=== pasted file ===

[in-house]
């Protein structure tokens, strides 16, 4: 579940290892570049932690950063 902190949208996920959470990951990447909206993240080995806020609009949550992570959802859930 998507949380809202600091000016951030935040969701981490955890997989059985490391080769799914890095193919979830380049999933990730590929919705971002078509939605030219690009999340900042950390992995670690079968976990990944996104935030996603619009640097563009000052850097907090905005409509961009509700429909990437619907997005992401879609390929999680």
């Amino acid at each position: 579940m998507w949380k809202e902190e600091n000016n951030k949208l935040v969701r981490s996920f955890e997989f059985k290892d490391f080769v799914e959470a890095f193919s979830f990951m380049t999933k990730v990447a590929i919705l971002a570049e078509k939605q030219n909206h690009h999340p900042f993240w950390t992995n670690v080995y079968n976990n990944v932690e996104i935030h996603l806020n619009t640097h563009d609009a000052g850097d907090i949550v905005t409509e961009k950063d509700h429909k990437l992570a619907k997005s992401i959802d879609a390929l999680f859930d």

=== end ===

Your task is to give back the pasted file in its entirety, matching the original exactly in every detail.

[in-house]
């Protein structure tokens, strides 16, 4: 579940290892570049932690950063 902190949208996920959470990951990447909206993240080995806020609009949550992570959802859930 998507949380809202600091000016951030935040969701981490955890997989059985490391080769799914890095193919979830380049999933990730590929919705971002078509939605030219690009999340900042950390992995670690079968976990990944996104935030996603619009640097563009000052850097907090905005409509961009509700429909990437619907997005992401879609390929999680």
């Amino acid at each position: 579940m998507w949380k809202e902190e600091n000016n951030k949208l935040v969701r981490s996920f955890e997989f059985k290892d490391f080769v799914e959470a890095f193919s979830f990951m380049t999933k990730v990447a590929i919705l971002a570049e078509k939605q030219n909206h690009h999340p900042f993240w950390t992995n670690v080995y079968n976990n990944v932690e996104i935030h996603l806020n619009t640097h563009d609009a000052g850097d907090i949550v905005t409509e961009k950063d509700h429909k990437l992570a619907k997005s992401i959802d879609a390929l999680f859930d």